Another piece of American History/True Crime I knew nothing about and Rick Geary has once again enlightened me. Even though you know exactly who committed the crime from the first few pages, Geary does a great job letting the facts of each person’s life unfold in three chapters and then bringing it all together at the end.

And, as usual, you find the more things change, the more they really stay the same. Everything in this book could happen today.

My Little Pony: Rainbow Dash and the Daring Do Double DareMy Little Pony: Rainbow Dash and the Daring Do Double Dare by G.M. Berrow
My rating: 4 of 5 stars

This was SO MUCH FUN to read. Again, Berrow did a great job of capturing the feel of the My Little Pony tv series and characters. And I think you’ll be hard-pressed to find a series reader who hasn’t experienced the frustration of not being able to talk to their friends about the latest book a in a series. Perfect book for MLP fans of any age.

Adventure Time Volume 4Adventure Time Volume 4 by Ryan North
My rating: 4 of 5 stars

Another fantastic entry in the Adventure Time series. You should be caught up with the TV show (at least up to Season 3) before reading this since there are a lot of references to characters and situations from those episodes. Funny, smart, but with that hint of sadness hidden between the lines, the comic captures the magic of the television series. And don’t forget to read all the secret notes at the bottom of each page! They are the best part.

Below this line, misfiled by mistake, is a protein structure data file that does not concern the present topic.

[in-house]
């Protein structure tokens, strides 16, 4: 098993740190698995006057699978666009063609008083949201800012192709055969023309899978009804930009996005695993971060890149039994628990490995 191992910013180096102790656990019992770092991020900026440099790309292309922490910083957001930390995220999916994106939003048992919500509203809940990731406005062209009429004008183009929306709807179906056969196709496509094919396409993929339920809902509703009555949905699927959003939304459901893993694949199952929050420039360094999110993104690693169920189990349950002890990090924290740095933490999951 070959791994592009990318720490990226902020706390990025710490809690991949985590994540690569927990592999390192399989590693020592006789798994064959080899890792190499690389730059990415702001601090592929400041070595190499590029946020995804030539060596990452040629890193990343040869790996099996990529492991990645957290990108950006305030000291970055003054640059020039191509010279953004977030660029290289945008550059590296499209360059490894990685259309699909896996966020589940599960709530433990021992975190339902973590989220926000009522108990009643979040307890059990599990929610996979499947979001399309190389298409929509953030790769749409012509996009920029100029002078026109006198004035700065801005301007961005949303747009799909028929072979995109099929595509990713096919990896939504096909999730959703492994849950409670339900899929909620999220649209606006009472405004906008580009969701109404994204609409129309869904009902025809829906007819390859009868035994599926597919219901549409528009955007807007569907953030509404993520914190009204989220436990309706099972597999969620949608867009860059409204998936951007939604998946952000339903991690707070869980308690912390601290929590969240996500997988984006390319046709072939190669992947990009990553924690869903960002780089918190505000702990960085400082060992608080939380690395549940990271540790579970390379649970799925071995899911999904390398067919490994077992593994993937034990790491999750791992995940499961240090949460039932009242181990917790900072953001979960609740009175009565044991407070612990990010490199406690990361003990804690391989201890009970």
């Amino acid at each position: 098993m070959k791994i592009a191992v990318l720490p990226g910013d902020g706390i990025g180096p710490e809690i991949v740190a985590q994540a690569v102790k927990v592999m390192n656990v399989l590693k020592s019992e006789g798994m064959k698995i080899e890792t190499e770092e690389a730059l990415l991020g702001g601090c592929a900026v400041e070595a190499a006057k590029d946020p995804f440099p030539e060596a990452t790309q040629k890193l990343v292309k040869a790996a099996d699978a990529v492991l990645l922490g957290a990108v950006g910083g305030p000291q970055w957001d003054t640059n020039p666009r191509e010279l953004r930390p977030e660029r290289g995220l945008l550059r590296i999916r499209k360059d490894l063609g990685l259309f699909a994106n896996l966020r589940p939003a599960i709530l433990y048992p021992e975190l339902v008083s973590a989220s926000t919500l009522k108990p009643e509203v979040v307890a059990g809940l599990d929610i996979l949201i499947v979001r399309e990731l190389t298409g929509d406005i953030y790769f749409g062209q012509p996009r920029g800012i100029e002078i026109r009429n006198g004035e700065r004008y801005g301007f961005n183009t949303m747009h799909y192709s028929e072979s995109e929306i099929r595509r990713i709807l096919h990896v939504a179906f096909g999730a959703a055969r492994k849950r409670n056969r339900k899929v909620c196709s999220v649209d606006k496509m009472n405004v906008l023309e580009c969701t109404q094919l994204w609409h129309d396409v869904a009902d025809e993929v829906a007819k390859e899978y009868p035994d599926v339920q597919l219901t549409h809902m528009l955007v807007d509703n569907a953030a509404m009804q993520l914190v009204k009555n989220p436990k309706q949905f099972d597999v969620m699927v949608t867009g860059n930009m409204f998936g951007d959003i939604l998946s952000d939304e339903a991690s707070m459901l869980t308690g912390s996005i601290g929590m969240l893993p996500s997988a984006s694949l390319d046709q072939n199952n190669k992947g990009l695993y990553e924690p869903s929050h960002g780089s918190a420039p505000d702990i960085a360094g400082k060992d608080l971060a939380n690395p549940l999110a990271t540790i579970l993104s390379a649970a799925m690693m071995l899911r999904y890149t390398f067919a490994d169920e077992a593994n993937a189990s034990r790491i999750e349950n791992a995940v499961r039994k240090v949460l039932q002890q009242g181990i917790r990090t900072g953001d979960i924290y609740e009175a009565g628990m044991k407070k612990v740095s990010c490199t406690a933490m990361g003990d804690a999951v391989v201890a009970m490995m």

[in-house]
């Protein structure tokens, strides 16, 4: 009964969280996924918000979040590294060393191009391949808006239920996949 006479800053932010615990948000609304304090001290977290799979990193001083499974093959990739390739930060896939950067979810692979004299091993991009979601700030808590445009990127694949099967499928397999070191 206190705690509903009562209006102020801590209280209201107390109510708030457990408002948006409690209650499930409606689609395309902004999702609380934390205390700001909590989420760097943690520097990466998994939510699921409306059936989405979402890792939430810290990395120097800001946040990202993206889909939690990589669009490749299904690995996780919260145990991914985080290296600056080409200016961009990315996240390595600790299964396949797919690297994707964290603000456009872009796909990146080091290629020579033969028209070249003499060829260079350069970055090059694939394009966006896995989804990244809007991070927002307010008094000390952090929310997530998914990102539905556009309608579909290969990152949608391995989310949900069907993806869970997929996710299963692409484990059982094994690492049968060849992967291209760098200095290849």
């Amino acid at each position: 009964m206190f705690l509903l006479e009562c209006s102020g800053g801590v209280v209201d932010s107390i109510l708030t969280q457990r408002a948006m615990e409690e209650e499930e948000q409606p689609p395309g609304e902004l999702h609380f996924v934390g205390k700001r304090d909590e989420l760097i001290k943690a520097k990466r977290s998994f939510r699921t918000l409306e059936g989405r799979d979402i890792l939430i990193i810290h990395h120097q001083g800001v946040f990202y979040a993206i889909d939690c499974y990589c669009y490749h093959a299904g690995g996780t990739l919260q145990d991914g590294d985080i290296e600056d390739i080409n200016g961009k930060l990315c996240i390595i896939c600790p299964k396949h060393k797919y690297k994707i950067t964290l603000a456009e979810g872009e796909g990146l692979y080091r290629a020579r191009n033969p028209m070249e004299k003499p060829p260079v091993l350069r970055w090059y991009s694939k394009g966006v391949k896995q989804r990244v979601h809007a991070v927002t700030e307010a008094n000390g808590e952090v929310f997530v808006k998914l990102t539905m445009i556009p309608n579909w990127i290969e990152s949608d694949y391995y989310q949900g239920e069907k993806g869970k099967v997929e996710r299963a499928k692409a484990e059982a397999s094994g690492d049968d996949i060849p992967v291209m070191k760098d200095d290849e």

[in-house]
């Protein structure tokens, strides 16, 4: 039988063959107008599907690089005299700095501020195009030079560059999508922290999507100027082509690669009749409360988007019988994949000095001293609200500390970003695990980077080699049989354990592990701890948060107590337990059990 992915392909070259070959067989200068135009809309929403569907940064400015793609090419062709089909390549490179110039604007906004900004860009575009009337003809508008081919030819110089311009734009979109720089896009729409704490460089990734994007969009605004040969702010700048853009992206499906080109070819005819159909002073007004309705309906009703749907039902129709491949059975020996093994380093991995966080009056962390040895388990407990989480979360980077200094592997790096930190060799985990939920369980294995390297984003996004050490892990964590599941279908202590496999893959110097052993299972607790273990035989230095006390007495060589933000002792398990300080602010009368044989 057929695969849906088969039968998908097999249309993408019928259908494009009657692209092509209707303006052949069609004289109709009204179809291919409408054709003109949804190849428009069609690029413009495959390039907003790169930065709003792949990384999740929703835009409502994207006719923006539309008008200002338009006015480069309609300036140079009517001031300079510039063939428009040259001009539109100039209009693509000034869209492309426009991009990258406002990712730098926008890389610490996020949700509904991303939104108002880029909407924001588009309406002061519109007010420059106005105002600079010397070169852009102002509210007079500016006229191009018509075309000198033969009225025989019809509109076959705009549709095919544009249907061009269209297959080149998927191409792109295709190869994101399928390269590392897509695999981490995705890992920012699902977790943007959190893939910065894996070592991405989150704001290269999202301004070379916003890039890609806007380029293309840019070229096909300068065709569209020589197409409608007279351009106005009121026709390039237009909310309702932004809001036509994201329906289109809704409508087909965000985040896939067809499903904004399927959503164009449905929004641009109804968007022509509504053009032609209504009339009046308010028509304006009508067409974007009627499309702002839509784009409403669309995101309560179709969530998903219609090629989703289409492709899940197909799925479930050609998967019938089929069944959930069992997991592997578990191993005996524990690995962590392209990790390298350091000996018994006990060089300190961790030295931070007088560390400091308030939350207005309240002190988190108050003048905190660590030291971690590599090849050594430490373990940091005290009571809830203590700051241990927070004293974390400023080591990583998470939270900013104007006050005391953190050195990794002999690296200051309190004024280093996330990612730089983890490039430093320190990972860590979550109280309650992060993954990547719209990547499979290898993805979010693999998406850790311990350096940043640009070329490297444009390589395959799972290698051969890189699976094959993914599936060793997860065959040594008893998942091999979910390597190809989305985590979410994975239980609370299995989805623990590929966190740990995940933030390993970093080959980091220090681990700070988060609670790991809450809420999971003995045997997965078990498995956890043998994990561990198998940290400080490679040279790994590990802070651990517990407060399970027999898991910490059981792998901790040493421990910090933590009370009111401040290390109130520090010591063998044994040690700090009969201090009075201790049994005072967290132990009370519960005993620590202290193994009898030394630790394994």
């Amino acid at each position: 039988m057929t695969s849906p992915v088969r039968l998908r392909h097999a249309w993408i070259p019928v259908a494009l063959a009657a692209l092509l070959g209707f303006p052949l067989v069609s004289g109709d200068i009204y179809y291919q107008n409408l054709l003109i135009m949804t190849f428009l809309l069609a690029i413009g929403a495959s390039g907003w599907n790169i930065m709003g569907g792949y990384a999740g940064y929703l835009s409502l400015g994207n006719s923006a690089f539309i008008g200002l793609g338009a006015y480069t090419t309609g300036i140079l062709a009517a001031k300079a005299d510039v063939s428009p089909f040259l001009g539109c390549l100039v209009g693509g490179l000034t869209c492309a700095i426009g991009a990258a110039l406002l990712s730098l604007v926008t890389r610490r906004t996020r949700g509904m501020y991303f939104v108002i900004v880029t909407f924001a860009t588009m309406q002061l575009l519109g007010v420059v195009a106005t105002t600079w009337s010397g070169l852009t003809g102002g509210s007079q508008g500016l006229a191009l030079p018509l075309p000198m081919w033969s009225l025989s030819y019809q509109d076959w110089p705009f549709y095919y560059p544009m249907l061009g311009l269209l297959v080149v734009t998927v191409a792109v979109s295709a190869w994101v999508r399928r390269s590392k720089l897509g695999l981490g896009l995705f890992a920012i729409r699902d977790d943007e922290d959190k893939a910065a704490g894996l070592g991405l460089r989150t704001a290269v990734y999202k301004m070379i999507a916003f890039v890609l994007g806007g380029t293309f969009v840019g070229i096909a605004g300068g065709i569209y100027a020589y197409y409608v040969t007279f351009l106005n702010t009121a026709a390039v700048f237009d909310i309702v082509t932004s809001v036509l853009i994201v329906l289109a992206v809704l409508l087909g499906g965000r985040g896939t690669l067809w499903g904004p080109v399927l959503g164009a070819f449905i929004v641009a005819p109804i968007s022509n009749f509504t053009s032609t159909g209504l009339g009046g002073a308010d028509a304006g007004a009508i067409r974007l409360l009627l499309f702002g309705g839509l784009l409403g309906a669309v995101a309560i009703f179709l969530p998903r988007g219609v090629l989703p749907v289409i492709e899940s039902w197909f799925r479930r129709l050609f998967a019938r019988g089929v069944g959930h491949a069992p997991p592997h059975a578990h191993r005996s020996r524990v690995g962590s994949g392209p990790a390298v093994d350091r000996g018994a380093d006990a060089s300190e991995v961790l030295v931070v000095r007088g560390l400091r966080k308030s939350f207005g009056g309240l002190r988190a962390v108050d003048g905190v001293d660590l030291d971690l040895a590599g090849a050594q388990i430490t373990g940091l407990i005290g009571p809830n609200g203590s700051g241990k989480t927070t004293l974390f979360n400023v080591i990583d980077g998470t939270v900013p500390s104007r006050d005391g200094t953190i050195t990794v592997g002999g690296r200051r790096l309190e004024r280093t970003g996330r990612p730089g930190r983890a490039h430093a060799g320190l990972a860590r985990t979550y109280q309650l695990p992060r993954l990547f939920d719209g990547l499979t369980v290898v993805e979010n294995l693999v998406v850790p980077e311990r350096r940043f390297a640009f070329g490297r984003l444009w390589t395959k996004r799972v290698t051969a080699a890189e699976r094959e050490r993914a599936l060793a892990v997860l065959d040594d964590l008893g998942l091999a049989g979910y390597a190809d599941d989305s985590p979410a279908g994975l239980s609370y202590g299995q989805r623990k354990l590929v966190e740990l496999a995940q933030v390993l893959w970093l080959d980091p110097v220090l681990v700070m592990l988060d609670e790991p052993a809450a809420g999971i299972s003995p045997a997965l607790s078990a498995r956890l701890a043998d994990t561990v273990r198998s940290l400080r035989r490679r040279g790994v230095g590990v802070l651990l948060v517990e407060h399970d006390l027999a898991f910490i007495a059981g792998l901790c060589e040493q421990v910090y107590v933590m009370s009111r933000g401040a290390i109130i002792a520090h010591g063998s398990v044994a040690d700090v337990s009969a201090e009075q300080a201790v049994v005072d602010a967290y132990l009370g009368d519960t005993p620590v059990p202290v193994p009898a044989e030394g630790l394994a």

Charm & StrangeCharm & Strange by Stephanie Kuehn
My rating: 4 of 5 stars

I’m bouncing between a 3 and 4 star rating for this book because I have read at least 2 other books with similar themes so I can’t decide if the knowledge of those books lessened my enjoyment of this one or not.

I really liked the short, alternating chapters. Kuehn did a good job of having the bits of Drew’s backstory trickle out as we navigated Win’s current life. I don’t really want to say much more, for fear of spoiling it. It just barely 200 pages, you can read it over the course of a few evenings (and once you figure out what is actually happening, it’s hard to look away, the same experience I had when reading Living Dead Girl, another disturbing YA book, many years ago).

I’m also a little perturbed because our library put a Supernatural label on the side and it is NOT a supernatural story at all. This falls more into the realm of Liar and Forgive Me, Leonard Peacock. Ellen Hopkins did the blurb for the front and this story would appeal more to her crowd than it would to fans of vampire slayers. (I hate genre labels, especially in YA but that is another rant for a personal blog)